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BNP PARIBAS OPEN


March 16, 2015


Andy Murray


INDIAN WELLS, CALIFORNIA

A. MURRAY/P. Kohlschreiber
6‑1, 3‑6, 6‑1


THE MODERATOR:  Questions, please.

Q.  Well played.
ANDY MURRAY:  Thank you.
Q.  You were sort of cruising along happily and then you hit some obstacle and came out the other side.  What was the middle all about?
ANDY MURRAY:  Well, I think he definitely started to return better.  The game where I got broken, I played a few poor shots in that game, as well.  He obviously capitalized on that.
You know, it can happen in these conditions where it's so lively that you can miss‑time a few balls.¬† You know, if your footwork and your movement isn't quite as it should be, you know, you can definitely miss a few shots.
But apart from that, I thought I played a good match against a tough opponent who I think plays well in these conditions, and it was a good win for me.
Q.  What do you know about your next opponent, Mannarino?
ANDY MURRAY:  Well, I watched him play a few times.  You know, I have never practiced with him or played against him, but, you know, I know about his game.
I feel like I have an idea of what his strengths are, but obviously, you know, the way he plays against other players will be different maybe to how he plays against me.
You know, I'll need to work some things out for myself when I get on the court.  I would say I know his game fairly well.

Q.  How far do you think you can reach in this tournament?
ANDY MURRAY:  Well, I have no idea, to be honest.  I mean, try to win each match that I play.  I started the tournament well against two tough opponents, in my opinion, Kohlschreiber and Pospisil are good players, and I think I like these conditions.
It's been a good start, but I don't do that anymore.¬† I don't look ahead or think about winning events whilst‑‑ you know, in the third round or the fourth round.¬† It's just concentrate on the next match and try and beat whoever you are playing on that day.
Q.  What does it take to do well over here?  We have heard so much about the "tricky conditions," the way the court plays, and how it counteracts with the thin air and speed of the ball flying through the air.  What does it take to do well at this tournament?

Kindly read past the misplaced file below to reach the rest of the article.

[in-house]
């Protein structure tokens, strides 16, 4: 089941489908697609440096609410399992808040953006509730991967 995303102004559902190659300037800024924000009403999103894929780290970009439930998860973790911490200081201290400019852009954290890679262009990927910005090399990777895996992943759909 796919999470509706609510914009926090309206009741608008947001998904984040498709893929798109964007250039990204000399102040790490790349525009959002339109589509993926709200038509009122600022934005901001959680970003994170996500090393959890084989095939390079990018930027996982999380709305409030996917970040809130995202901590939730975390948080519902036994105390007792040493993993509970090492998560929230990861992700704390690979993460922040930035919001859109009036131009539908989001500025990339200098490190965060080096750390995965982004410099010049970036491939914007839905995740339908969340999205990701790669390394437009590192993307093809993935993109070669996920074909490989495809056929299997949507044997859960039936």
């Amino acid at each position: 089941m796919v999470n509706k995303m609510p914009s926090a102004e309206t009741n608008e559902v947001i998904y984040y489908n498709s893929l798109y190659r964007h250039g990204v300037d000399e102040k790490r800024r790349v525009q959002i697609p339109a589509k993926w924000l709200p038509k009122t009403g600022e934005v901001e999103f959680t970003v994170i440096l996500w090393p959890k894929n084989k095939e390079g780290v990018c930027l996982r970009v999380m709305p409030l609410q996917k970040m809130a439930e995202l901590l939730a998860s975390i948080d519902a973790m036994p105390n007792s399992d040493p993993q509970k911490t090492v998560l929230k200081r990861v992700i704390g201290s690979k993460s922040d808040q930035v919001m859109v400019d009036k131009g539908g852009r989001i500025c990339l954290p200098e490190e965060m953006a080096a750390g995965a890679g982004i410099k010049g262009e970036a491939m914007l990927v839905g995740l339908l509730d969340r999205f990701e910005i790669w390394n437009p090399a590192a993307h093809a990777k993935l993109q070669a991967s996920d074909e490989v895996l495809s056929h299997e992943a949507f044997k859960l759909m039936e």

ANDY MURRAY:  I haven't done that well, so probably not the best person to ask.  (Smiling.)
But I think, look, it can be tough.  The conditions from 11:00 in the morning are different to how they are at 2:00 in the afternoon.  Then at 5:00, 6:00 in the evening, the conditions are completely different again.
You know, the middle of the day I think is when most of the players have been just talking about how lively and how quick it is.  And it is.  But then in the evenings the ball bounces a lot lower.  Even when I was warming up for my match today at 9:30, 10:00, it's much, much easier to play.  It's slower.
The court is not as hot, and, yeah, it's easier to control the ball.  So I think when you are playing in those matches during the heat of the day, you need to trust your shots.  You need to go after them, because if you back off and try and sort of guide the ball in these conditions, it doesn't work.
So you need to try to trust your shots as much as possible.  And, yeah, keep accelerating on the ball, because that gives you a little bit more control and spin.

Q.  Does that have something to do with the balls?  Rafa said the other day he criticized the balls being used here.  Does it have something to do with the liveliness?
ANDY MURRAY:  I don't know if it's only the balls.  I think it's probably a combination of a few things.